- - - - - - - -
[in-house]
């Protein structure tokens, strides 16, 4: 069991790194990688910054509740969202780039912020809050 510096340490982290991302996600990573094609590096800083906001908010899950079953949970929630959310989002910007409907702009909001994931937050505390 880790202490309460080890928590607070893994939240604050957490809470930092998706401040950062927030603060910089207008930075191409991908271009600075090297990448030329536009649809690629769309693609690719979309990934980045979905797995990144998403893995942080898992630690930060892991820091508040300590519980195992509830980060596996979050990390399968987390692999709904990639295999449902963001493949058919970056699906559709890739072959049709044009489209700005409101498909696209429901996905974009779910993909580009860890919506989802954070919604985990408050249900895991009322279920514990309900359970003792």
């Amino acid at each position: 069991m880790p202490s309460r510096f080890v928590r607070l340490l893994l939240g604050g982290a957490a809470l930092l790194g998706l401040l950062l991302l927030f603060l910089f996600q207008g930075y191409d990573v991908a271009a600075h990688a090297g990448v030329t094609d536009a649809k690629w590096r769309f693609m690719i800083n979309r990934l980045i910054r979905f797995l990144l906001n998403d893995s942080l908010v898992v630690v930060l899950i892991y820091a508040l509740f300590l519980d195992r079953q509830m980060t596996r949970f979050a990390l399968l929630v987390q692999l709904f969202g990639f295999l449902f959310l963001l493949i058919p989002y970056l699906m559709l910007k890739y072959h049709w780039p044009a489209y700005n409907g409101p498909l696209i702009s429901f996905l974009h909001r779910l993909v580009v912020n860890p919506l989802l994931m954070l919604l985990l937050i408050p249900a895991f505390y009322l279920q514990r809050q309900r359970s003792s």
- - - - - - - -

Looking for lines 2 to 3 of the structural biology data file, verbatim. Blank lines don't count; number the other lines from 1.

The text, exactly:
């Protein structure tokens, strides 16, 4: 069991790194990688910054509740969202780039912020809050 510096340490982290991302996600990573094609590096800083906001908010899950079953949970929630959310989002910007409907702009909001994931937050505390 880790202490309460080890928590607070893994939240604050957490809470930092998706401040950062927030603060910089207008930075191409991908271009600075090297990448030329536009649809690629769309693609690719979309990934980045979905797995990144998403893995942080898992630690930060892991820091508040300590519980195992509830980060596996979050990390399968987390692999709904990639295999449902963001493949058919970056699906559709890739072959049709044009489209700005409101498909696209429901996905974009779910993909580009860890919506989802954070919604985990408050249900895991009322279920514990309900359970003792």
């Amino acid at each position: 069991m880790p202490s309460r510096f080890v928590r607070l340490l893994l939240g604050g982290a957490a809470l930092l790194g998706l401040l950062l991302l927030f603060l910089f996600q207008g930075y191409d990573v991908a271009a600075h990688a090297g990448v030329t094609d536009a649809k690629w590096r769309f693609m690719i800083n979309r990934l980045i910054r979905f797995l990144l906001n998403d893995s942080l908010v898992v630690v930060l899950i892991y820091a508040l509740f300590l519980d195992r079953q509830m980060t596996r949970f979050a990390l399968l929630v987390q692999l709904f969202g990639f295999l449902f959310l963001l493949i058919p989002y970056l699906m559709l910007k890739y072959h049709w780039p044009a489209y700005n409907g409101p498909l696209i702009s429901f996905l974009h909001r779910l993909v580009v912020n860890p919506l989802l994931m954070l919604l985990l937050i408050p249900a895991f505390y009322l279920q514990r809050q309900r359970s003792s």